Panchromatic properties of 99 000 galaxies detected by SDSS, and (some by) ROSAT, GALEX, 2MASS, IRAS, GB6, FIRST, NVSS and WENSS surveys

Obric, M.; Ivezic, Z.; Best, P. N.; Lupton, R. H.; Tremonti, C.; Brinchmann, J.; Agüeros, Marcel Andre; Knapp, G. R.; Gunn, J. E.; Rockosi, C. M.; Schlegel, D.; Finkbeiner, D.; Gacesa, M.; Smolcic, V.; Anderson, S. F.; Voges, W.; Juric, M.; Siverd, R. J.; Steinhardt, W.; Jagoda, A. S.; Blanton, M. R.; Schneider, D. P.

We discuss the panchromatic properties of 99 088 galaxies selected from the Sloan Digital Sky Survey (SDSS) Data Release 1 ‘main’ spectroscopic sample (a flux-limited sample for 1360 deg^2). These galaxies are positionally matched to sources detected by ROSAT, Galaxy Evolution Explorer (GALEX), two-Micron All-Sky Survey (2MASS), Infrared Astronomical Satellite (IRAS), Green Bank GB6 survey (GB6), Faint Images of the Radio Sky at Twenty-centimetres (FIRST), NRAO VLA Sky Survey (NVSS) and Westerbork Northern Sky Survey (WENSS). The matching fraction varies from less than 1 per cent for ROSAT and GB6 to ∼40 per cent for GALEX and 2MASS. In addition to its size, the advantages of this sample are well-controlled selection effects, faint flux limits and the wealth of measured parameters, including accurate X-ray to radio photometry, angular sizes and optical spectra. We find strong correlations between the detection fraction at other wavelengths and optical properties such as flux, colours and emission-line strengths. For example, ∼2/3 of SDSS ‘main’ galaxies classified as active galactic nucleus (AGN) using emission-line strengths are detected by 2MASS, while the corresponding fraction for star-forming galaxies (SFs) is only ∼1/10. Similarly, over 90 per cent of galaxies detected by IRAS display strong emission lines in their optical spectra, compared to ∼50 per cent for the whole SDSS sample. Using GALEX, SDSS and 2MASS data, we construct the ultraviolet–infrared (UV–IR) broad-band spectral energy distributions for various types of galaxies, and find that they form a nearly one-parameter family. For example, the SDSS u- and r-band data, supplemented with redshift, can be used to ‘predict’ K-band magnitudes measured by 2MASS with an rms scatter of only 0.2 mag. When a dust content estimate determined from SDSS spectra with the aid of models is also utilized, this scatter decreases to 0.1 mag and can be fully accounted for by measurement uncertainties. We demonstrate that this interstellar dust content, inferred from optical SDSS spectra by Kauffmann et al., is indeed higher for galaxies detected by IRAS and that it can be used to ‘predict’ measured IRAS 60 μm flux density within a factor of 2 using only SDSS data. We also show that the position of a galaxy in the emission-line-based Baldwin–Phillips–Terlevich diagram is correlated with the optical light concentration index and u−r colour determined from the SDSS broad-band imaging data, and discuss changes in the morphology of this diagram induced by requiring detections at other wavelengths. Notably, we find that SDSS ‘main’ galaxies detected by GALEX include a non-negligible fraction (10–30 per cent) of AGNs, and hence do not represent a clean sample of starburst galaxies. We study the IR–radio correlation and find evidence that its slope may be different for AGN and SFs and related to the Hα/Hβ line-strength ratio.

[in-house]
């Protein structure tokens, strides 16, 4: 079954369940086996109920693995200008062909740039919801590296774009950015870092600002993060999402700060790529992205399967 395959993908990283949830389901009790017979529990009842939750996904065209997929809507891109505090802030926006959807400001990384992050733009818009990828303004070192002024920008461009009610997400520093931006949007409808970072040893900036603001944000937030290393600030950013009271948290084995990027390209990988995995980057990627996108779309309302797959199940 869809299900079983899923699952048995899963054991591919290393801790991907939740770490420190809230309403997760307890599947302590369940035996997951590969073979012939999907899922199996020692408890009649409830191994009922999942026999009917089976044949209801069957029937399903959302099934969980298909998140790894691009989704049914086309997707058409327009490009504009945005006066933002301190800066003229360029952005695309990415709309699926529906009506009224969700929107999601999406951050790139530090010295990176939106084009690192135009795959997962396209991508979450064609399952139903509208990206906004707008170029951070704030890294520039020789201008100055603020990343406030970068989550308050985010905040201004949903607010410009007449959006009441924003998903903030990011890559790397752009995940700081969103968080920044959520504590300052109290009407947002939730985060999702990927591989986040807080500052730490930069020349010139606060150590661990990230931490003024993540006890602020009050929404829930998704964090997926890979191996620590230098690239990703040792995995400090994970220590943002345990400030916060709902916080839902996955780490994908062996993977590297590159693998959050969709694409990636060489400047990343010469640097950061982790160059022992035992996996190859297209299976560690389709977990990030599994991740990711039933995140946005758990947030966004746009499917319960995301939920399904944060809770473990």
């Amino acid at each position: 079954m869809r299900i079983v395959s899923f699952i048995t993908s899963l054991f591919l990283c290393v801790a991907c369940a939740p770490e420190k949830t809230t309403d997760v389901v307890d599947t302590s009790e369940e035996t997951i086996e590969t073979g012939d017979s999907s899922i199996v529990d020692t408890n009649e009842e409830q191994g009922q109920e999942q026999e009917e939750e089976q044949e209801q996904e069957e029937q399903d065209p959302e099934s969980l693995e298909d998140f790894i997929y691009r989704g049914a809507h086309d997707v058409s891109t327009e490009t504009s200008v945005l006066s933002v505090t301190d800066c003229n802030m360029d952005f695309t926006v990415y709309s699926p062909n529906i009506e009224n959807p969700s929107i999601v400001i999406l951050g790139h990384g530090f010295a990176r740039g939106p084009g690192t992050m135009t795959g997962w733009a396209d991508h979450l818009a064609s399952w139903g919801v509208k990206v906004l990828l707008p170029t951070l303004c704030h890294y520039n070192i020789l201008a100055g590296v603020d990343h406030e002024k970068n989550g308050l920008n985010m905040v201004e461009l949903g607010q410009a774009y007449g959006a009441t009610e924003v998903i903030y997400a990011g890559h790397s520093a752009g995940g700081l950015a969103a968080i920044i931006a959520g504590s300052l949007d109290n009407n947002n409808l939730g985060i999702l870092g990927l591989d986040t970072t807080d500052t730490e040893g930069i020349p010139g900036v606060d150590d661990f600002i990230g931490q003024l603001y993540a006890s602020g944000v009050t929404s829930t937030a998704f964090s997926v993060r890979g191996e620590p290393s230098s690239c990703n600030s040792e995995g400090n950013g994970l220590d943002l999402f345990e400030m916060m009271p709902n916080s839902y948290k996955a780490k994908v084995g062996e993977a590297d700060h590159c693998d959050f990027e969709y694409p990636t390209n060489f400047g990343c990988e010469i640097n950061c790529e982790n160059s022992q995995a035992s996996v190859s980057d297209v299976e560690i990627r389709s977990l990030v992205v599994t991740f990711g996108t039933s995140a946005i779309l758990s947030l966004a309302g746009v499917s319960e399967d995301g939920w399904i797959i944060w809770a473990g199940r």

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Monthly Notices of the Royal Astronomical Society

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Oxford University Press
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March 25, 2014